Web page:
Communicating Phylogeny: Evolutionary Tree Diagrams in Museums
Wiley, Edward O.
Article, scholarly/refereed, author accepted manuscript
MetadataShow full item record
Tree of life diagrams are graphic representations of phylogeny—the evolutionary history and relationships of lineages—and as such these graphics have the potential to convey key evolutionary ideas and principles to a variety of audiences. Museums play a significant role in teaching about evolution to the public, and tree graphics form a common element in many exhibits even though little is known about their impact on visitor understanding. How phylogenies are depicted and used in informal science settings impacts their accessibility and effectiveness in communicating about evolution to visitors. In this paper, we summarize the analysis of 185 tree of life graphics collected from museum exhibits at 52 institutions and highlight some potential implications of how trees are presented that may support or hinder visitors’ understanding about evolution. While further work is needed, existing learning research suggests that common elements among the diversity of museum trees such as the inclusion of anagenesis and absence of time and shared characters might represent potential barriers to visitor understanding.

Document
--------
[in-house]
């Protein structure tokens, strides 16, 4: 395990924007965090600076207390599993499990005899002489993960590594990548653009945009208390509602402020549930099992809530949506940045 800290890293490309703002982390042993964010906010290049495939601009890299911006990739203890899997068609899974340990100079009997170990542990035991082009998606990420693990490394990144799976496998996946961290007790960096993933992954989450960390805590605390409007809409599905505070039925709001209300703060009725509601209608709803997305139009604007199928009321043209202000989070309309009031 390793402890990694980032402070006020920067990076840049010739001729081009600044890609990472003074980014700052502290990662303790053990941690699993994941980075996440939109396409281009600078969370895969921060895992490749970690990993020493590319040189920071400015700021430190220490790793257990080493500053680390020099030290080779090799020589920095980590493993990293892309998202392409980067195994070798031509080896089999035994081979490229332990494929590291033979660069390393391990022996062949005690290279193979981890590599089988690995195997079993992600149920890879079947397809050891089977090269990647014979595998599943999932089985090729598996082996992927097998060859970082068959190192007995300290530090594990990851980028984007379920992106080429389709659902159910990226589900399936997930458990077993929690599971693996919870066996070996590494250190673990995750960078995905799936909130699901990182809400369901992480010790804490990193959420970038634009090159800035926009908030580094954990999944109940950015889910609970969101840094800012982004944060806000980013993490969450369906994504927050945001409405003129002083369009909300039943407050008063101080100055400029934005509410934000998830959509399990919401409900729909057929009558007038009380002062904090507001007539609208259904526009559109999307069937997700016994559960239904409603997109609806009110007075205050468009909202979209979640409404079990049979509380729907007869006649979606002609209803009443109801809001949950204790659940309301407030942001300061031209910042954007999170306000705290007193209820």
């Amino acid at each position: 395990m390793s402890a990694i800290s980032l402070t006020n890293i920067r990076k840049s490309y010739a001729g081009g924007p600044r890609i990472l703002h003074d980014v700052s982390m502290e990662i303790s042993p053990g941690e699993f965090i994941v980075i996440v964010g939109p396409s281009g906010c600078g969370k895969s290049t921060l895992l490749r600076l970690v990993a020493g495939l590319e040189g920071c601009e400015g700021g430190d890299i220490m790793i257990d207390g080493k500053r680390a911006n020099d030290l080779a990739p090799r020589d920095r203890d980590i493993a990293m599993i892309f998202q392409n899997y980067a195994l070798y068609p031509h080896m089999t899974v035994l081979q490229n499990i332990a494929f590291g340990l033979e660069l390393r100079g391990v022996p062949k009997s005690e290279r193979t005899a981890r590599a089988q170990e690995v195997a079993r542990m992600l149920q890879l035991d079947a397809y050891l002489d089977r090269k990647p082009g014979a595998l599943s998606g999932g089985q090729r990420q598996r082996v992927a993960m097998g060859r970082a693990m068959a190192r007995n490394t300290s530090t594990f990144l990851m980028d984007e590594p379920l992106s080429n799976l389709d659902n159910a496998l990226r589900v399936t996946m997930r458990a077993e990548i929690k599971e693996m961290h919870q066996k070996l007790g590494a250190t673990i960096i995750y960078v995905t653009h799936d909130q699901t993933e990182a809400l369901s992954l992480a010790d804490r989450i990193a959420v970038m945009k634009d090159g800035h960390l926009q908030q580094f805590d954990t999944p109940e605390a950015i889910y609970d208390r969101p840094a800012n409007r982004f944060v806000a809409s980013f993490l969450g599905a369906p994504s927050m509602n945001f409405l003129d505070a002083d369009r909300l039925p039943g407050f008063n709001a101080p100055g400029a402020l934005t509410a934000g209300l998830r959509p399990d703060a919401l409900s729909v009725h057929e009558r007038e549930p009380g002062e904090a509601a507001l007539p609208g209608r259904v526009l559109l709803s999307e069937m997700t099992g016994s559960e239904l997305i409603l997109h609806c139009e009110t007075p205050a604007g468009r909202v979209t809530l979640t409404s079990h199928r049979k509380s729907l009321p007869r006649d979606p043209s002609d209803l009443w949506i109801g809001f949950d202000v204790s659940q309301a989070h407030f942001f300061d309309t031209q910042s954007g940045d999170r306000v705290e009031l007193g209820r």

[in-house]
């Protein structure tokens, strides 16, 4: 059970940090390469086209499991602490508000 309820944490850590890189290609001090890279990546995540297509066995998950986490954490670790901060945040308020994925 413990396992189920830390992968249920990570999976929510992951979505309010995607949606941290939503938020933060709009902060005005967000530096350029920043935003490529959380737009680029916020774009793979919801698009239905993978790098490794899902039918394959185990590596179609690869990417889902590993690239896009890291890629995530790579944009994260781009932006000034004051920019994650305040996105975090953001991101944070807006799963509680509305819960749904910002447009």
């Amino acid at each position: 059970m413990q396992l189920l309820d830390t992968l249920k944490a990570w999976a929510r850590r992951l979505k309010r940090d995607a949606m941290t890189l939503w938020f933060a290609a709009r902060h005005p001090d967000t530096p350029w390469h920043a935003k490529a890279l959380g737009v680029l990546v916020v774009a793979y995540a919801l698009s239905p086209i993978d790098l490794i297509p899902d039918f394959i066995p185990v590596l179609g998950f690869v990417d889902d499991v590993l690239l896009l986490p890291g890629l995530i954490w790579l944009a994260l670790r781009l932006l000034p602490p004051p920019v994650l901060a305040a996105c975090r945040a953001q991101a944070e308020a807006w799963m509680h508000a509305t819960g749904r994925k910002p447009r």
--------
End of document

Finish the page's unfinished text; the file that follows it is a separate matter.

Copyright © 2012, Springer Science+Business Media, LLC
Teresa MacDonald & E. O. Wiley (2012) Communicating Phylogeny: Evolutionary Tree Diagrams in Museums. Evolution Education Outreach (2012) 5:14–28. http://dx.doi.org/10.1007/s12052-012-0387-0
Items in KU ScholarWorks are protected by copyright, with all rights reserved, unless otherwise indicated.